Three reasons why ‘Ranking of Kings’ is the best new anime in years

The greatest urge in recommending anyone to start watching Ranking of Kings, the superb anime series from Wit Studio which just had its finale yesterday is to tell them to just trust you. Or, in my case, to tell them that, in a few years it might be regarded in the same light as the acclaimed series Fullmetal Alchemist for its world-building and intricate lore. If neither of those versions works, play them the OP to the second cour—hell, maybe even show them the visual credits to go with it—an absolute earworm of a song from Japanese artist Vaundy. 

Simply put, Ranking of Kings is the best original anime in years. There are countless reasons why—many of them things that should be kept close to the chest to not spoil anyone who has yet to be lucky enough to start the show anew. From the artistry, eclectic character designs, and impassioned voicework, to limitless imagination produced through the world-building and the promise of even greater stories that lie beyond the portion of the world audiences grew to know, Ranking of Kings, written and illustrated by Sōsuke Tōka in the manga and directed in the anime by Yōsuke Hatta, is a spellbinding and empathetic epic. 

Spoilers below 

To strip it down to its basics, three key elements make this such a special anime, its singularity borne from fresh takes on traditional ideas. 

The heart of its protagonist 

The first is the lead character, Bojji, whose kindness is something that powers the entire series and seeps into every aspect of the story. He is the easiest element to champion and likely the most obvious entry point. Born deaf to giant parents and not granted the strength nor size of his mountain of a father, King Bosse, he’s been overlooked and undervalued his entire life, especially in comparison to his step-brother Daida, a strong-willed and natural-born fighter. His loneliness doesn’t last long into the series as he meets Kage, an orphaned member of the shadow clan (just roll with it) who, while trying to steal from Bojji, ends up becoming his friend and traveling companion.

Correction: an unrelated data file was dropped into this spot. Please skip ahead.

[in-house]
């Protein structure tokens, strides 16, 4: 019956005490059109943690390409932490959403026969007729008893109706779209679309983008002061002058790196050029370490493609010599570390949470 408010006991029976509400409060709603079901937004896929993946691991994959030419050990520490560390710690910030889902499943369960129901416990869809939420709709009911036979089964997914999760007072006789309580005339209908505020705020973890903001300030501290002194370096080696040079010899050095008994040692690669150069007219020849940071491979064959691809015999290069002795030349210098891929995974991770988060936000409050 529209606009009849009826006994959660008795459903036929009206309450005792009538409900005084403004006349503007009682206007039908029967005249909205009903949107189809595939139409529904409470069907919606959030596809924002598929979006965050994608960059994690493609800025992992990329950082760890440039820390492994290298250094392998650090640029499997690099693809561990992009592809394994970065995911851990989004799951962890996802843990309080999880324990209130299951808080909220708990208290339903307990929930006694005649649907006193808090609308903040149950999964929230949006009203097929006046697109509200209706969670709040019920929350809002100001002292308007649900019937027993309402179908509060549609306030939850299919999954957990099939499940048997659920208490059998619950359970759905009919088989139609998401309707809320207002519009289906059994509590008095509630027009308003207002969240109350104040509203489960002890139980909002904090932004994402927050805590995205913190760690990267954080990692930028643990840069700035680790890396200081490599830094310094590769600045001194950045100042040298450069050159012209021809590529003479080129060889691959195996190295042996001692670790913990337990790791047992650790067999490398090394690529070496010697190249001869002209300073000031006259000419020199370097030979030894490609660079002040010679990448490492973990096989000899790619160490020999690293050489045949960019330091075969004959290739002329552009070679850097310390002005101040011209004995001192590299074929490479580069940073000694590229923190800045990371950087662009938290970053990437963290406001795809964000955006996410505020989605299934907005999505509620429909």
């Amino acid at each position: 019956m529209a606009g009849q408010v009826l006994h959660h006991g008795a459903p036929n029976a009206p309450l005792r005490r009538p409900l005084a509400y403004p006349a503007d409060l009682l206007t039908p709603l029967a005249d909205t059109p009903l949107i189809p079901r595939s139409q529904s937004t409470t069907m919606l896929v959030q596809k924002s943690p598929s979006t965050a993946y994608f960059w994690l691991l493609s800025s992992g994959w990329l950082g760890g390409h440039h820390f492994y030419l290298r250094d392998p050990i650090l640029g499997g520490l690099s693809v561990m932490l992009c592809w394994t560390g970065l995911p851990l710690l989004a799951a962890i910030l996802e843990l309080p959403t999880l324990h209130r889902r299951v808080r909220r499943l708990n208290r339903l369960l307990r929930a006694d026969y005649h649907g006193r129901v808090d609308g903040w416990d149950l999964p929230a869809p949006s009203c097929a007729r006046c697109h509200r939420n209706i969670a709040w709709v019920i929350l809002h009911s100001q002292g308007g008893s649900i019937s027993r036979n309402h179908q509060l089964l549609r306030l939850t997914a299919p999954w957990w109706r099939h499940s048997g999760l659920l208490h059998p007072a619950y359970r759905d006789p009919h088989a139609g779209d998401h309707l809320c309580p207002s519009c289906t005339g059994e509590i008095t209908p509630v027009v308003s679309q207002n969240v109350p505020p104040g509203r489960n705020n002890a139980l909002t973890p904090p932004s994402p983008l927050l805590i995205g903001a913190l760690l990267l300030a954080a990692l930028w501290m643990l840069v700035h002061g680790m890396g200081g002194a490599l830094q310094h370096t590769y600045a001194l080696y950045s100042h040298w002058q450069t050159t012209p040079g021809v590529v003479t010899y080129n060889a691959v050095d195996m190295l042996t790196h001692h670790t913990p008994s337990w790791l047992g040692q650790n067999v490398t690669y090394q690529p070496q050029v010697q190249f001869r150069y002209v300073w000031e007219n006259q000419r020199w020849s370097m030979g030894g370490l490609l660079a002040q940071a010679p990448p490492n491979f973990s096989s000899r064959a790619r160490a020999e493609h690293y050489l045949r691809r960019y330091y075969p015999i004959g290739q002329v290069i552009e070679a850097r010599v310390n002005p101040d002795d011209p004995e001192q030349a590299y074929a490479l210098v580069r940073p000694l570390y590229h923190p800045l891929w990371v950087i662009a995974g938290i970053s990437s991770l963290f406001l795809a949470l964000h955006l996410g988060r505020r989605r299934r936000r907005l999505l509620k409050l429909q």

It’s that first interaction that gives us insight into who our protagonist is as he happily offers Kage the clothes off his back. It opens up Bojji’s circle of support and care and the way his alliances grow throughout the episodes is one of the series’ many highlights, a strong reminder of the power of family and community be it found or built. 

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Making it more emotionally potent, we learn later he wasn’t ever purposefully ostracized. Instead, it was the people around them and their inability to empathize with his perspective that drew such a domineering wall. 

The extraordinary character development 

Any show worth its salt has decent character growth—it’s oftentimes the point of a story. Show how character A got to place B and became the type of C they needed to be to develop the story and push the narrative along. Regardless, the character development in Ranking of Kings isn’t just great because it simply happens but because of why and how it manages to surprise us. 


Every character we encounter (and I truly mean that) is given unexpected time to flesh them out and become multi-layered characters who subvert our expectations. There are many archetypes represented on the show, but they are utilized more to be broken down than to be celebrated.